KARL ROVE is a genius. No--Rove probably gets more credit than he deserves for political smarts, and the president gets too little, so let's rephrase that: George W. Bush is a genius.

Almost two weeks ago, the president ordered his White House staff to bollix up its explanation of that now-infamous 16-word "uranium from Africa" sentence in his State of the Union address. As instructed, and with the rhetorical ear and political touch for which they have become justly renowned, assorted senior administration officials, named and unnamed, proceeded to unleash all manner of contradictory statements. The West Wing stood by the president's claim. Or it didn't. Or the relevant intelligence reports had come from Britain and were faulty. Or hadn't and weren't. Smelling blood, just as they'd been meant to, first the media--and then the Democratic party--dove into the resulting "scandal" head first and fully clothed.

Belatedly, but sometime soon, the divers are going to figure out that they've been lured into a great big ocean--with no way back to shore. Because the more one learns about this Niger brouhaha that White House spokesmen have worked so hard to generate, the less substance there seems to be in it. As we say, George W. Bush is a genius.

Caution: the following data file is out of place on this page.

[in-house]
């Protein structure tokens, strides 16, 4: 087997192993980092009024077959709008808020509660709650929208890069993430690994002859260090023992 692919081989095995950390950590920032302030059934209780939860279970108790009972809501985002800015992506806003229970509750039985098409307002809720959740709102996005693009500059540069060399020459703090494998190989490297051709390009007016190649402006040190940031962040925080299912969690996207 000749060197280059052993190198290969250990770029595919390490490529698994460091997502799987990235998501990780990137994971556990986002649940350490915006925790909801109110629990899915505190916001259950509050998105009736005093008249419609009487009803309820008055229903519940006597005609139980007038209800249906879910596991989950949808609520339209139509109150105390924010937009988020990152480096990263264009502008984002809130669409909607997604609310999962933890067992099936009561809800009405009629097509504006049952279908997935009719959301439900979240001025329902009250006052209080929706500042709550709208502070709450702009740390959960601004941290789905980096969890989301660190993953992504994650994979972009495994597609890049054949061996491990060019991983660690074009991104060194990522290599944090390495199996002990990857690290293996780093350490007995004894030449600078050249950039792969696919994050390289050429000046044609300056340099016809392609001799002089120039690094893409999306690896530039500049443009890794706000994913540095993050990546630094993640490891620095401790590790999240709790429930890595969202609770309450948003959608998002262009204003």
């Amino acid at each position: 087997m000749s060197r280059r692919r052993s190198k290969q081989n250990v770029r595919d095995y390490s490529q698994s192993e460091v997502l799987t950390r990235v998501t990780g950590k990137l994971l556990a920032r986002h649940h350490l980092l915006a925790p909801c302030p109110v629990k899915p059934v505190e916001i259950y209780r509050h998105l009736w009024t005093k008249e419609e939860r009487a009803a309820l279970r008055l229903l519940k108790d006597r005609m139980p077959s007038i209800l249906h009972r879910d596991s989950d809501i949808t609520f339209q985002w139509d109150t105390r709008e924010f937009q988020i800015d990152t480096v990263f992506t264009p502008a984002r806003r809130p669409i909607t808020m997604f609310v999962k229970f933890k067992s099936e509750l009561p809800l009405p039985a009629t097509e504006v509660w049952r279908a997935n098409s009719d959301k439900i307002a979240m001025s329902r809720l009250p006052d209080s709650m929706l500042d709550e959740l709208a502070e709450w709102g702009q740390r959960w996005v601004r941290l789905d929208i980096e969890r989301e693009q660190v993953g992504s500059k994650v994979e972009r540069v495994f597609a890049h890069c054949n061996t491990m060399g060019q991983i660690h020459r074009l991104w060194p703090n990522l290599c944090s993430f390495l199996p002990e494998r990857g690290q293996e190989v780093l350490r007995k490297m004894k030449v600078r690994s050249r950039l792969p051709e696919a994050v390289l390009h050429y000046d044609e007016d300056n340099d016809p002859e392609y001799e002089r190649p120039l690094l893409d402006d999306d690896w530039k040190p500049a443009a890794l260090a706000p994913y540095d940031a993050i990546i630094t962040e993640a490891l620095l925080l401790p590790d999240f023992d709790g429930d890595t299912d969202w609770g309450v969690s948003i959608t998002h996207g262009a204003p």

In its October 2002 National Intelligence Estimate, the CIA concluded that Saddam Hussein remained "intent on acquiring" nuclear weapons; that actual development of an Iraqi nuclear weapon would be but several months to a year away if Saddam could acquire sufficient fissile material; and that Baghdad had, in fact, already begun "vigorously trying to procure" such stuff, uranium ore and yellowcake, either of which would speed Saddam along.

This then-secret CIA report was filed one month after the British government had announced a similar judgment in public. Subsequently, a variety of American officials echoed this claim in public statements between October and January, in the context of repeated expressions of concern about Iraq's "continuing, and in some areas expanding," chemical, biological, nuclear, and missile programs, as the CIA put it in its October estimate.

On January 28, the president said in his State of the Union address that "the British government has learned that Saddam Hussein recently sought significant quantities of uranium from Africa." Perhaps he should have said "the British government believes" rather than "has learned." But this statement was unremarkable at the time, and remains unremarkable today. And, contrary to the implications of George Tenet's disingenuous press release of July 11, the president said nothing that the Central Intelligence Agency had retracted or controverted in the months between the distribution of their October estimate and the State of the Union address.

It now turns out the CIA had its doubts--though they were less than definitive. It also turns out the British are sticking by their claim. And it remains the case, most important, that the African uranium business, whatever the truth of it, was never more than a single piece of the otherwise voluminous evidence driving allied concern over Saddam and weapons of mass destruction. How important were those "significant quantities of uranium from Africa"? The White House now acknowledges, in retrospect, that the matter didn't merit mention in the State of the Union.

There's your "scandal."